Born on Sept. 7, 1979, Thomas McKay Martin Jr. was raised in Seattle and graduated from Western Washington University with a degree in American Cultural Studies. In 2002, T.J. made an auspicious directorial debut with A Day in the Hype of America, which won the Best Documentary award at the Rhode Island International Film Festival.

He next shot a short entitled Loves Martha before making On the Rocks, a docudrama about drug and alcohol addiction. T.J. collaborated with Dan Lindsay on his latest movie, Undefeated, an inspirational documentary chronicling the selfless efforts made by Memphis’ Manassas High School football coach Bill Courtney on behalf of underprivileged members of his team.

The film has been nominated for an Academy Award in the Best Documentary category. And here, T.J. talks about the possibility of becoming the first African-American director to win an Oscar.

KW: What interested you in making Undefeated?
TJM: I was really drawn to two things. First, my directing partner, Dan Lindsay and I are interested in making documentaries where the action unfolds in front of the camera versus a talking head piece. We saw this as an opportunity to make a coming-of-age film that was much more experiential and less anecdotal. Second, I feel that often times the stories that come out of neighborhoods like North Memphis are sensationalized pieces exploiting the pitfalls of the community. I saw this film as an opportunity to show both the good and the bad, and to really celebrate the community and all of the possibilities that lay before it.

KW: How did you come to hear about Coach Bill Courtney?
TJM: Our producer, Rich Middlemas, graduated from the University of Tennessee. He follows their recruiting every year. In 2009, he came upon a
recruit named O.C. Brown. He had never heard of him and decided to do a little research. He Googled his name and the first thing that appeared was an article from the Commercial Appeal, a local Memphis paper, about his living part-time with his grandmother in North Memphis and part-time with his offensive line coach in East Memphis. He had never worked in the documentary world, so he sent the article to Dan and me. We thought that it was an interesting enough story to see if there was potential for a feature-length documentary. While trying to track down O.C. Brown we met Coach Bill, and from there everything changed!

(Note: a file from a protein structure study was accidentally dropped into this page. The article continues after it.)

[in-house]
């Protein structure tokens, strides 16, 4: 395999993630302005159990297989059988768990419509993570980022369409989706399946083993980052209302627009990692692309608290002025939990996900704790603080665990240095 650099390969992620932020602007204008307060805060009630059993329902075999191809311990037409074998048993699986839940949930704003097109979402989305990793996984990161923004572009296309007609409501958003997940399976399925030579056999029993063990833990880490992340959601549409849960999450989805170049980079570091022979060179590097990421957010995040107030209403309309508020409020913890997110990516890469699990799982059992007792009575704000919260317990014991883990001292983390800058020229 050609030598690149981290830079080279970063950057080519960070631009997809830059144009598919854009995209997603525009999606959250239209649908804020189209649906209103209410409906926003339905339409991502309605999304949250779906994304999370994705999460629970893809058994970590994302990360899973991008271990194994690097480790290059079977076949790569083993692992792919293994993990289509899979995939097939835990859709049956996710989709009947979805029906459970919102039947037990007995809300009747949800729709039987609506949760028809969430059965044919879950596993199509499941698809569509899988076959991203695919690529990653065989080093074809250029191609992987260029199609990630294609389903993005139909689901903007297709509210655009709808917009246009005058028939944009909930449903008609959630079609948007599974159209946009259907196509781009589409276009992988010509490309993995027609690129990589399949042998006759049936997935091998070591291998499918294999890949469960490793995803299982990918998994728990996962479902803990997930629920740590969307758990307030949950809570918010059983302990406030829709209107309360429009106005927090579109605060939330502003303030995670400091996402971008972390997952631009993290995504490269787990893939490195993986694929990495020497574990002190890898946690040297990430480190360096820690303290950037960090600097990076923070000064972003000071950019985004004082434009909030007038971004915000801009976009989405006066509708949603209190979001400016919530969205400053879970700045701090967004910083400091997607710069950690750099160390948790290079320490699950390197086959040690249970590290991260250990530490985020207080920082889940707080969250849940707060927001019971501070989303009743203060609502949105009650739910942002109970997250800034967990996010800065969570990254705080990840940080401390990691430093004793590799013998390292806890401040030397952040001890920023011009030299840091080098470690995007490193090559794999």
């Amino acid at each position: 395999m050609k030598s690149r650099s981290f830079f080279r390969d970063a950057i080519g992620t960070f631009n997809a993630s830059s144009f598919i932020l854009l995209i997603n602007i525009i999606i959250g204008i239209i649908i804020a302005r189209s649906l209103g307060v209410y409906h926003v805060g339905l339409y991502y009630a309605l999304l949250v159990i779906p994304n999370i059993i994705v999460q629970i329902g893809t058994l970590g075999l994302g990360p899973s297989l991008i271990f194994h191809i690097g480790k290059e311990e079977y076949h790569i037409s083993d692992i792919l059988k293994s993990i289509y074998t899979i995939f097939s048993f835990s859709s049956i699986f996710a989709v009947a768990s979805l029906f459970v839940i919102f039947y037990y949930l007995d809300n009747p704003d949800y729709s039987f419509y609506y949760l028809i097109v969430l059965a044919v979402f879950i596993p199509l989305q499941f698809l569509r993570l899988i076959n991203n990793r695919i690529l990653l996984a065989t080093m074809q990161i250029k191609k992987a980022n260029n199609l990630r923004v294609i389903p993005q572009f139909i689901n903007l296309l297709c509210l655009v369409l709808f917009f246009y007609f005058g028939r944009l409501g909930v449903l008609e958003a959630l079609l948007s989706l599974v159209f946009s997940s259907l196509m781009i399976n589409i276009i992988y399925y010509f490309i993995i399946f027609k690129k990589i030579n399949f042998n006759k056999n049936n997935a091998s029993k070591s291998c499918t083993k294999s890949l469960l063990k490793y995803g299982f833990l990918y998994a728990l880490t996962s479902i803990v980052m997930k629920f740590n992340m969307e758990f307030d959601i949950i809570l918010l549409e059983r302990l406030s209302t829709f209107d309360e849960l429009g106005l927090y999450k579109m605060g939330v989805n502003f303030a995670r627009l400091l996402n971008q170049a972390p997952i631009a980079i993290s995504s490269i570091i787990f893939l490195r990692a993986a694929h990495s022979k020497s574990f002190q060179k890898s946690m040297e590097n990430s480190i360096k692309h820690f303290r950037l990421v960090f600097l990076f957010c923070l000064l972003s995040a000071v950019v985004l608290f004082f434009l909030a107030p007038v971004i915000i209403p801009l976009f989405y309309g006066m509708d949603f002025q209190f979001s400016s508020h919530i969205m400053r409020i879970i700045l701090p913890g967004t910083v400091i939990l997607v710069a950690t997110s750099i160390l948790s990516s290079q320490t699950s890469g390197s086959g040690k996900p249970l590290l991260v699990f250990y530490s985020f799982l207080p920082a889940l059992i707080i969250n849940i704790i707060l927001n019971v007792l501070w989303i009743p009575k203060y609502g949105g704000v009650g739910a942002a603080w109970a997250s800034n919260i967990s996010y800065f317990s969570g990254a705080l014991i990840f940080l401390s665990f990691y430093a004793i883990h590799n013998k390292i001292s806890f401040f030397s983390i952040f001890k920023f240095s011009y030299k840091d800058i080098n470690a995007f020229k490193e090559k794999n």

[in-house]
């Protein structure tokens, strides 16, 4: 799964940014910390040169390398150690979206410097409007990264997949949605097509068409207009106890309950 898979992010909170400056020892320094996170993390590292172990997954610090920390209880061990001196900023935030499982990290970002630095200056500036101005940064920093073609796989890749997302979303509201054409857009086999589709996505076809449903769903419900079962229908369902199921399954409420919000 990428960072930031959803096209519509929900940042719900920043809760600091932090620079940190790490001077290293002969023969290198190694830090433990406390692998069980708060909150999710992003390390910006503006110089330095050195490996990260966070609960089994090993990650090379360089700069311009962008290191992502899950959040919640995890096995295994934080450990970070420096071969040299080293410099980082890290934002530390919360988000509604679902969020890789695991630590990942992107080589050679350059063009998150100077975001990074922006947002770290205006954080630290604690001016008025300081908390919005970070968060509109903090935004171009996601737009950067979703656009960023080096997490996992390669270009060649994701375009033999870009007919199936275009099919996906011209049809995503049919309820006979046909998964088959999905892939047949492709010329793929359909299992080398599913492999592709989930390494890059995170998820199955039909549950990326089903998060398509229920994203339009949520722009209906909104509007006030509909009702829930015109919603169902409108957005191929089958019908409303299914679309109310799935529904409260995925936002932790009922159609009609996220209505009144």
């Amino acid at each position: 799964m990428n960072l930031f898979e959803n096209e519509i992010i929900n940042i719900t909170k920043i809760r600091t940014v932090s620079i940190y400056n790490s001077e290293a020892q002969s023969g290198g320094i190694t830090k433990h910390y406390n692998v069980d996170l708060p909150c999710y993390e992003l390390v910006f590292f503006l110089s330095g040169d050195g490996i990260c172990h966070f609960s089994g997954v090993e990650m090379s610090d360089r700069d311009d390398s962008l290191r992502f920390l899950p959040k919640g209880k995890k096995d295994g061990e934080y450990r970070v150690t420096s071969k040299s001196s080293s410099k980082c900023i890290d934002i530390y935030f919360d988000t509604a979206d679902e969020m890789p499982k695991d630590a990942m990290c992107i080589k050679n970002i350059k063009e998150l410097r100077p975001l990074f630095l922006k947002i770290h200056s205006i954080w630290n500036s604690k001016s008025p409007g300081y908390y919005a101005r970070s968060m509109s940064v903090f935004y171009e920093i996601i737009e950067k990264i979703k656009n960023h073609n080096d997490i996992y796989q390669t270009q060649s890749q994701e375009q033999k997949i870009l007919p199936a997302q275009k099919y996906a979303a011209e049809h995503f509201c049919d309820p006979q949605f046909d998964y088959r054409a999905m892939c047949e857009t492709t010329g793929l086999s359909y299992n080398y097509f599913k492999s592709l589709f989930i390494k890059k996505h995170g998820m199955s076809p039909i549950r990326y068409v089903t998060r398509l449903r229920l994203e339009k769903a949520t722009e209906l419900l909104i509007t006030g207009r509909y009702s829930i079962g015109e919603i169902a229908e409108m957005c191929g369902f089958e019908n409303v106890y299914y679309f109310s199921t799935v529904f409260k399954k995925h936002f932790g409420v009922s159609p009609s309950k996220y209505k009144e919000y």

KW: Why do you think he was so successful in turning Manassas High School’s football program around?
TJM: I think he was successful for a few reasons. First of all, he understands that the sport of football cannot be the foundation for building and grooming young men. As he states in the film, “Football doesn’t build character, it reveals it.” Secondly, he stayed committed to his student/athletes. One of the biggest issues we found in that community was a lack of consistency in the kids’ lives. Bill not only said that he would turn the program around but he also showed up every day and proved to them and the community that he was committed to the cause. Lastly, I was always impressed at how Bill treated the students with respect and spoke to them like young adults and not like they were little kids. He didn’t assume they would respect him simply because he’s an adult. He put in the time and effort and earned trust and respect from the students as well as the community.

KW: Do you think he’s had an effect on his players as a role model that will last long past their playing days?
TJM: Absolutely! Good coaches often become surrogate parental figures and can be very influential, especially during the adolescent years. One thing that stood out to us and that is not seen in the film much is how often Bill would hug his players and tell them that he loved them. This would happen every day to just about every single player on the team. There’s no doubt that when Bill takes the time to share that level of intimacy and respect with his players, it has a positive, long-lasting effect.

KW: What message do you hope people will take away from the movie?
TJM: We set out to make an intimate, coming-of-age film that is, more than anything, a human interest piece. With that said, we never shy away from
the race and class dynamics that are very prevalent in the film. I would hope that after being emotionally drawn into the human aspect of the story, the film can inspire a greater dialogue about the serious divide between the haves and have-nots in this country, as well as looking at the ties between race and class and how they affect each other.


Kam Williams

Special to the AFRO